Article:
The California-born recipient of a Distinguished Service Cross, Purple Heart and France’s Croix de Guerre for valor during World War I, Color Sergeant Sing Lau Kee marched down Fifth Ave. in Manhattan in 1919 and was described as the military parade’s “star exotic” by the New York Times and a “chink” by the Los Angeles Evening Herald. In his home state of California he was honored with a parade downtown San Jose as the most highly decorated soldier from that city, but he had a hard time finding a job. Before he died he would serve time for helping Chinese skirt racist immigration laws. This year, the New York Times published his obituary as part of its “overlooked” series of obituaries about remarkable people whose deaths were “unreported” by the Times (Kee died in 1967).

The exhibit includes the first edition of the Traité de Paix as well as T.S. Lawrence’s autograph book with a photo of the man known as Lawrence of Arabia. Yet doesn’t discuss how the official end of World War I would be marked by the failure of democracy when the US overruled the majority of its allies and excluded the Japan-sponsored Racial Equality Proposal in the Treaty of Versailles when it was signed on 28 June 1919. Eleven votes were made for, with the British Empire, the US, Portugal and Romania declining to register a response and Belgium absent. The treaty gave German territory in China to Japan, leading to a protest (May 4th Movement) and paved the way to World War II.

While politically Japan and other Asian countries were not given equal status and their nationals restricted under racist federal and state laws, their arts were treated with more respect. Before 1919, the Huntington estate acquired the Japanese House which had been “created in Japan and shipped to Pasadena in 1904 for a commercial garden” according to the Huntington Library website and  “today the structure is considered one of the best examples of early twentieth-century Japanese architecture in the United States.”

Further evidence of the Huntingtons’ and society’s interest in Asia is found in the exhibit that displays a rare Edward Weston photo of Ruth St. Denis in her peacock costume.  Peacocks are native to India and Sri Lanka and her “The Peacock” dance is based on an Indian legend of a woman who was so excessively vain that she turned into a peacock. St. Denis also performed “Danse Javanese.”  In a different era, what she was doing might be called cultural appropriation.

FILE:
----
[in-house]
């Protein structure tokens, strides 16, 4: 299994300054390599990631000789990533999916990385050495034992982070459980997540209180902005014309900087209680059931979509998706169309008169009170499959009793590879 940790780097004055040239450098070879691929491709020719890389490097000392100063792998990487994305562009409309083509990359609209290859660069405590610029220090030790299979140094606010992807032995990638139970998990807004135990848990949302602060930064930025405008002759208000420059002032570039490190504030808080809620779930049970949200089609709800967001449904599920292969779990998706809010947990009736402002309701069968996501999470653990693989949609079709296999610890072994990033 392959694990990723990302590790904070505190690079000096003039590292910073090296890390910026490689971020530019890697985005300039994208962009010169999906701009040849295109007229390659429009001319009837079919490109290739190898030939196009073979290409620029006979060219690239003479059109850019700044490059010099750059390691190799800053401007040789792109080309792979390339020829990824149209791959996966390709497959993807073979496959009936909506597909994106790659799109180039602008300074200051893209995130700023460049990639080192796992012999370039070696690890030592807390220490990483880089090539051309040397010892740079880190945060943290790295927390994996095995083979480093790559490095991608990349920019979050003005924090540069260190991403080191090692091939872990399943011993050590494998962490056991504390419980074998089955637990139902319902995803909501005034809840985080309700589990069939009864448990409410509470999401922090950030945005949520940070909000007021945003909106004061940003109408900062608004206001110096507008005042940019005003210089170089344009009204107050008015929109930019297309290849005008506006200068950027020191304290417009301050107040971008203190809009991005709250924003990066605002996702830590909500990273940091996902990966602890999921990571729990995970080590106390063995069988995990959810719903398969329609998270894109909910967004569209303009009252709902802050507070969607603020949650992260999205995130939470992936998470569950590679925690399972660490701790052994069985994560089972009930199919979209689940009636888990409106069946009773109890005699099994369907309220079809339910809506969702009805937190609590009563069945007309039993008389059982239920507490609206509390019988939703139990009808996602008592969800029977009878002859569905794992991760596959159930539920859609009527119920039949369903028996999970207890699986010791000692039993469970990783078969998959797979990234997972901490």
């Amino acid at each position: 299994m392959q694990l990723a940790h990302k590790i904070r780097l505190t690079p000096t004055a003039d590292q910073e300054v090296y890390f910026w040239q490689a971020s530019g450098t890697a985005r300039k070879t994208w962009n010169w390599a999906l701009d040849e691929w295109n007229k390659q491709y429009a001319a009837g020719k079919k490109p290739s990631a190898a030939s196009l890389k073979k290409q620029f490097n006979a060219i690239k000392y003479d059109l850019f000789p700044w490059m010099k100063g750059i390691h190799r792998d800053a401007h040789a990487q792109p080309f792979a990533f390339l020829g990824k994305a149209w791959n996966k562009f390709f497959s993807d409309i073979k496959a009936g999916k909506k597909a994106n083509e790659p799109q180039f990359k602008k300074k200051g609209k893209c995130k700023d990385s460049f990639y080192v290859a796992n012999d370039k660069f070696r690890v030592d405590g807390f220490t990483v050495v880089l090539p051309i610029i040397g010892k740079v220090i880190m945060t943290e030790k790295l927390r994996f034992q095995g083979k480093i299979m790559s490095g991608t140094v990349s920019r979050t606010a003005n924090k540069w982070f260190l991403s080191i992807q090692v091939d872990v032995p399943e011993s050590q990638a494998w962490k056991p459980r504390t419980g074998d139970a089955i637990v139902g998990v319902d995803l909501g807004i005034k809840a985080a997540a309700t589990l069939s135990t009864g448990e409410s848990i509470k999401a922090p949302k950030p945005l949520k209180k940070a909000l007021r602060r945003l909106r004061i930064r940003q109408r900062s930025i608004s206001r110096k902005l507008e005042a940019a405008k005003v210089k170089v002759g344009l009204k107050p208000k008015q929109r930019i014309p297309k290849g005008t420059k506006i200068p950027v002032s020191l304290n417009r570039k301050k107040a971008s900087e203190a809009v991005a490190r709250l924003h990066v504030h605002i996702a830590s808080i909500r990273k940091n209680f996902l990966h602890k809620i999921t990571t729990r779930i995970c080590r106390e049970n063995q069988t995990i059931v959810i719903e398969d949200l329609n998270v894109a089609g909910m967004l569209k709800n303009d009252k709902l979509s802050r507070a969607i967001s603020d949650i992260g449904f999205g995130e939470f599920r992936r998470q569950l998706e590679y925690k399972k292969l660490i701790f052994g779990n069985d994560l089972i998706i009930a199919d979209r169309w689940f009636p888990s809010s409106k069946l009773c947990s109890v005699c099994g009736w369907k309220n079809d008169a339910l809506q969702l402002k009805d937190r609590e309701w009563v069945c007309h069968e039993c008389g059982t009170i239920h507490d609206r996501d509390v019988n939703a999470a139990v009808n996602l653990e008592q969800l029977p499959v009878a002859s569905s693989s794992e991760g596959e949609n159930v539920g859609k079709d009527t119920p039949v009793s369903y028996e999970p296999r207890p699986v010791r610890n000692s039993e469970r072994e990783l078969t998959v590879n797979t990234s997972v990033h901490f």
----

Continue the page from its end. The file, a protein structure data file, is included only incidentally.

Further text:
While St. Denis was celebrated for her Pacific-Asian inspired dances, Thind was fighting for naturalization which was first granted in Oregon and then rescinded. Almost a decade after his SCOTUS case, Thind was granted citizenship in New York (1936). He died in Los Angeles (1967).

Other evidence of an interest in Japanese culture can be seen in the book covers and illustrations in the exhibit. The tipped-in illustrations of “Cinderella” by English illustrator Arthur Rackman and “Tanglewood Tales” by the French illustrator Edmund Dulac are examples of Art Nouveau, a movement that began in France and was highly inspired by the Japanese woodblock prints.  Japanese art influenced Impressionism (1860-1880s), Art Nouveau (1890-1910), Art Deco (1910-1939) and Post-Impressionism (1886-1905). Greene and Greene used Japanese aesthetics for their Arts and Crafts masterpiece: the Gamble House (1908-9).

John Singer Sargent and Joseph Pennell, two artists featured in the exhibit, were also known to have been influenced by Japanese prints. Another artist included, British David Bomberg called one of his abstract paintings “Ju-Jitsu” (c. 1913), a form of Japanese self-defense practiced by his brother. Bomberg certainly had an awareness of Japan at some point and the UK had been one of Japan’s closest allies.

The Japanese influence, Japonism, was preceded by Chinoiserie which first appeared in Europe in the 17th century. One of the notable examples of Chinoiserie is in the Versailles Palace. The Arabella D. Huntington Memorial Art Collection is comprised of 18th-century French tapestries, porcelain and furniture. It would be surprising if Chinese influences were not represented there.

In 2019, San Marino is 47.7 percent Asian; one third of San Marino is ethnic Chinese. Pasadena is 16 percent Asian and 11 percent African American. Arcadia, where feral peacocks roam, is 59 percent Asian. The San Gabriel Valley is predominately Asian and Latino. Certainly, the Jazz Age which introduced African American musicians and music into white society had started in 1918, but that isn’t something really touched on by the exhibit. Demographics should be one consideration when approaching discussions on diversity.

In 1919, California was one of the leading voices in anti-Asian legislation even as California, American and European high society and artists and architects were interested, inspired and influenced by Asian and Pacific cultures. With examples of Japanism and other Asian influences included in the exhibit, it is surprising and disappointing that this aspect of diversity wasn’t explored in “Nineteen Nineteen.”